Stamp Duties are charged on a sliding scale indicated as follows:
(i) on the first $100,000 of that amount or value, or any part thereof, 2.5 per centum; (ii) on the next $400,000 of that amount or value, or any part thereof, 3 per centum; (iii) on the next $500,000 of that amount or value, or any part thereof, 4 per centum; (iv) on the next $500,000 of that amount or value, (over $1,000,000 but not exceeding $1,500,000) or any part thereof, 5 per centum; (v) thereafter 6 per centum;
Financing: What institutions in Bermuda provide funds?
The three local banks provide financing. Bank of Bermuda (HSBC), The Bank of Butterfield, or Capital-G Bank. Purchasers wishing to finance should get advice from their existing banker and may wish to talk to the local banks about their personal financial position.
Bermuda's Department of Planning ultimately determines what can and cannot be done by way of development, however their guidelines are set out in written form. It is highly recommended that you seek advice from an architect who has a good track record at working with the Planning Department.
The potential for subdivision will be governed by the zoning of the area. Non-Bermudians may not subdivide unless the portion subdivided is sold to a Bermudian and the portion retained has a qualifying ARV. Other rules apply and legal advice should be obtained if this is a consideration.
Residential properties are typically zoned either Residential 1 or Residential 2. Residential 1 is higher density than Residential 2. I can supply a copy of the complete guidelines if you would like more specifics.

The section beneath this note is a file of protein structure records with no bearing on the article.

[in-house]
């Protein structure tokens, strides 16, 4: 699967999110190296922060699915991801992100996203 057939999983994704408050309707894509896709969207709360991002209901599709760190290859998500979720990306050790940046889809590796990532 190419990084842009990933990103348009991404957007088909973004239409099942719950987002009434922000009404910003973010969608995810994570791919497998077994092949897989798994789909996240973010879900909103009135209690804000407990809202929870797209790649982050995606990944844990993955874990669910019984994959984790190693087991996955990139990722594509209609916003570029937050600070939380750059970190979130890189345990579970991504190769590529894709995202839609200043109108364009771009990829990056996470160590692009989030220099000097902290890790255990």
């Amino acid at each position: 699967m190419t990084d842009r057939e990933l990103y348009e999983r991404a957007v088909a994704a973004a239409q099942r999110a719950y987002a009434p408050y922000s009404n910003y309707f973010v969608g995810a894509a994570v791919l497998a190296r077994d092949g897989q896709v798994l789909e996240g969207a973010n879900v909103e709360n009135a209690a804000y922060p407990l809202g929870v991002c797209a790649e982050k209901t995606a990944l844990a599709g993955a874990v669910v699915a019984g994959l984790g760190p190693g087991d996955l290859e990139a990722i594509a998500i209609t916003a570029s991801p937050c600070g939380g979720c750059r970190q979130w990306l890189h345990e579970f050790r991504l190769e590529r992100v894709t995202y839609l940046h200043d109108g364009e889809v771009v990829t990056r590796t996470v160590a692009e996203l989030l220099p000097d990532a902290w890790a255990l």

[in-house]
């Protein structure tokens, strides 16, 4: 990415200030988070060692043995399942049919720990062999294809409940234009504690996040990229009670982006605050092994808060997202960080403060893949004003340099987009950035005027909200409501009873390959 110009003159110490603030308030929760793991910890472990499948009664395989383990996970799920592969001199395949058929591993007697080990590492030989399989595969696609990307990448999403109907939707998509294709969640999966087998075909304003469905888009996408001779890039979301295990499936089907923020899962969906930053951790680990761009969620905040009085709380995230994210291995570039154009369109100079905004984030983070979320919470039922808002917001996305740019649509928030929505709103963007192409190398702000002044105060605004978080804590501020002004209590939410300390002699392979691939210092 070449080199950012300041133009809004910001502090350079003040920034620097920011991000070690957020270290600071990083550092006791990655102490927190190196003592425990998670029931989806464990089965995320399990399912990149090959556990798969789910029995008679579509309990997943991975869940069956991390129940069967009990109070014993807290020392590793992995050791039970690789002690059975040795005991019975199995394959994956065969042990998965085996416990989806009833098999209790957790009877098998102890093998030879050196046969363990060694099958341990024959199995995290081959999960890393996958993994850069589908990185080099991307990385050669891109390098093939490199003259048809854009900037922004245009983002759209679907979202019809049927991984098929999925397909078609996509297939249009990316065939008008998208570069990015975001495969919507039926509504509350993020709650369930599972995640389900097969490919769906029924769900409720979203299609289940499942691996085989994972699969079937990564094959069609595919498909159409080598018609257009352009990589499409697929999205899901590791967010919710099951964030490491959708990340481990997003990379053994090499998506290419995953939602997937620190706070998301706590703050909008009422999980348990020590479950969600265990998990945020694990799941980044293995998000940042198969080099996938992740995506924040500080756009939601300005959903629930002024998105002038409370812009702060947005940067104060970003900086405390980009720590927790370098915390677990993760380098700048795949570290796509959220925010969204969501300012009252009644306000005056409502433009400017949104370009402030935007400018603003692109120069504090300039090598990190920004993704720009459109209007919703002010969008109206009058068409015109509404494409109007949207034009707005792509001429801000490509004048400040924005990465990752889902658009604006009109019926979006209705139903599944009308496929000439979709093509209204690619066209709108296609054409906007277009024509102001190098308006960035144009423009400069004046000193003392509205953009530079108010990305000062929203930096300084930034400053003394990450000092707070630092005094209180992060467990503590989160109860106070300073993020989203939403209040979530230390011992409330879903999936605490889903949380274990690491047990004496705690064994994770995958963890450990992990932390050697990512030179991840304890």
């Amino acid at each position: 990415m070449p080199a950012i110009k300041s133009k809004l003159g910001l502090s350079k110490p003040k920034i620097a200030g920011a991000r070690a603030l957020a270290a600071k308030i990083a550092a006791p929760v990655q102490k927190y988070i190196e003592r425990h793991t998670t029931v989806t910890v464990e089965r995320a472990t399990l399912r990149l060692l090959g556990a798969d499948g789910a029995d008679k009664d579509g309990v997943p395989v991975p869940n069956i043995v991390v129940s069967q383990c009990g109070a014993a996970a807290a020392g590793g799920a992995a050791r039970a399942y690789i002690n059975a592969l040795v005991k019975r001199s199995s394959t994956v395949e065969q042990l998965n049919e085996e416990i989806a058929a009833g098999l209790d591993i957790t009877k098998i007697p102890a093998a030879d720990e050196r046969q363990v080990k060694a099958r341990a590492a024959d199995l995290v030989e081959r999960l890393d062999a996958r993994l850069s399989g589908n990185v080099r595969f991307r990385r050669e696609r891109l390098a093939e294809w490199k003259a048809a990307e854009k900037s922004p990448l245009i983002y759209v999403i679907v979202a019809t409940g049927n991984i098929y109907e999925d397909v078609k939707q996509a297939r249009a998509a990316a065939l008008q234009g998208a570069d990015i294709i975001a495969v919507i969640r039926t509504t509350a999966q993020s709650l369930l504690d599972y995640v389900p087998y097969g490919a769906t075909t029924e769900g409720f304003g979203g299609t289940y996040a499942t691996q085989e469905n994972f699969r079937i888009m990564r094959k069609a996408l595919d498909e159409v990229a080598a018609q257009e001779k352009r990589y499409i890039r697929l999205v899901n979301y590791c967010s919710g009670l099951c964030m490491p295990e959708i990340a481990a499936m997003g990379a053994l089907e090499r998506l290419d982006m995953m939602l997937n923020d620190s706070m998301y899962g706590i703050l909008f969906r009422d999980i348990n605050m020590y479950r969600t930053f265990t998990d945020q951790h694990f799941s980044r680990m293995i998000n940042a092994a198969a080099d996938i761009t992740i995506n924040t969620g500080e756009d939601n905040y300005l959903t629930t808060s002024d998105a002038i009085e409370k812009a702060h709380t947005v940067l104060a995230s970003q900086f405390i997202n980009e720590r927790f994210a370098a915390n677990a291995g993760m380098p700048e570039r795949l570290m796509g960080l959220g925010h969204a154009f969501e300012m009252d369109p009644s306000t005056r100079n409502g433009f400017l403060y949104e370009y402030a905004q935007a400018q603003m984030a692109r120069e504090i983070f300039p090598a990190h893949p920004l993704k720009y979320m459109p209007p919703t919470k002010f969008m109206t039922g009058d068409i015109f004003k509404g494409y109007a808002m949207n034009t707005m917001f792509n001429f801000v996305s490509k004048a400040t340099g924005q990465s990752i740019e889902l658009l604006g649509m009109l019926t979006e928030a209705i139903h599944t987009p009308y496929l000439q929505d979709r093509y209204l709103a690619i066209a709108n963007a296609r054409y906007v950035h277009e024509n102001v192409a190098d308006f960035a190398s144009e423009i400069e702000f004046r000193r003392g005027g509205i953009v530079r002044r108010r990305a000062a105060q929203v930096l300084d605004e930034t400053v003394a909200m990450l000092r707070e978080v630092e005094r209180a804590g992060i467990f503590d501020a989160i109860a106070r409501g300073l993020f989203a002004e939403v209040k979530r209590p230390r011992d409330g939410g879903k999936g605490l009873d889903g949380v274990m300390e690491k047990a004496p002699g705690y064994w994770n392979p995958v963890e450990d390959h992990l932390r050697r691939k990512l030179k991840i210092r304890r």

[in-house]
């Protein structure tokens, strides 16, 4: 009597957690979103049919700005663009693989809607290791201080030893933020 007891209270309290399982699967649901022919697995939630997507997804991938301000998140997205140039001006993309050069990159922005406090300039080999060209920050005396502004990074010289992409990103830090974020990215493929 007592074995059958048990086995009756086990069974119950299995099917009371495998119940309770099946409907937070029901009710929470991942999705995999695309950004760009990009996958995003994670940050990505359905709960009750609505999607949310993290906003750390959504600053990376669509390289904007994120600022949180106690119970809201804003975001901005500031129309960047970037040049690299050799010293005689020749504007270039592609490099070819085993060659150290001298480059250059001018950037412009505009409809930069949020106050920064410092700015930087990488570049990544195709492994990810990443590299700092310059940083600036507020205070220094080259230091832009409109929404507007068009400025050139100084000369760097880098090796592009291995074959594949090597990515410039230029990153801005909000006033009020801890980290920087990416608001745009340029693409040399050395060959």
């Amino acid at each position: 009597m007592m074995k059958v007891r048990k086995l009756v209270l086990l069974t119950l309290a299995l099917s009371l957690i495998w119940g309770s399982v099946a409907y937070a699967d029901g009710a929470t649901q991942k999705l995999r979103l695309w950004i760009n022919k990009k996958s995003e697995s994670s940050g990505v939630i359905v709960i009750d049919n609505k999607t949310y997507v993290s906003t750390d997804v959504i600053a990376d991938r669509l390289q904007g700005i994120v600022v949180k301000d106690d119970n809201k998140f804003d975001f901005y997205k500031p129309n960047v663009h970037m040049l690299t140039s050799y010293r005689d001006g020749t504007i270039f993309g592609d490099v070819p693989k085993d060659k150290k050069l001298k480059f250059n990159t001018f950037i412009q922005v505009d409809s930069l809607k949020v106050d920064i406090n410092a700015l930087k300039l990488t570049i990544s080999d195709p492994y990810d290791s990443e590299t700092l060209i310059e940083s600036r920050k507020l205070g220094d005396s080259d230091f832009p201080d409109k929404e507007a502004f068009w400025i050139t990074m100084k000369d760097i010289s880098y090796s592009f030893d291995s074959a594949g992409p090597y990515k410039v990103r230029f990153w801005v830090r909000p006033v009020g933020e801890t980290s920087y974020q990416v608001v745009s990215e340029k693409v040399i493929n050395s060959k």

The Bermuda Plan 1992 - Planning Statement is the book to which you should refer to find out the details of allowable site coverage, set backs, etc. for any given area. The Bermuda Plan - 1992 MAPS will show the 1992 zoning for every part of the island. A direct resource for this information can be foiund at http://www.landvaluation.bm
Bermuda's land taxes are relatively low by world standards. Payable twice a year, they are calculated annually on a sliding scale based on the ARV (government-assessed 'Annual Rental Value'), not the 'value' of the property. The tax rates are published at http://www.landvaluation.bm
Bermuda's crime rate is low by any standard, with very petty burglaries seeming to be the most prevalent crime. Almost all of Bermuda is, therefore, relatively secure. The prime residential areas have a particularly low crime rate. These include, among others, Tuckers Town, Fairylands, Point Shares, Paget's south shore, Harbour Road, and many other sections of the island.
“Jack Kripl was an outstanding representative. My husband and myself recently moved into beautiful bermuda and it has been nothing but one pleasant surprise after another. I can highly recommend Mr. Kripl and his team at Coldwell Banker Bermuda.”
- Stacy Allen
“Selling our second home with Jack was just as painless as the first time! There is no better realtor in Bermuda.”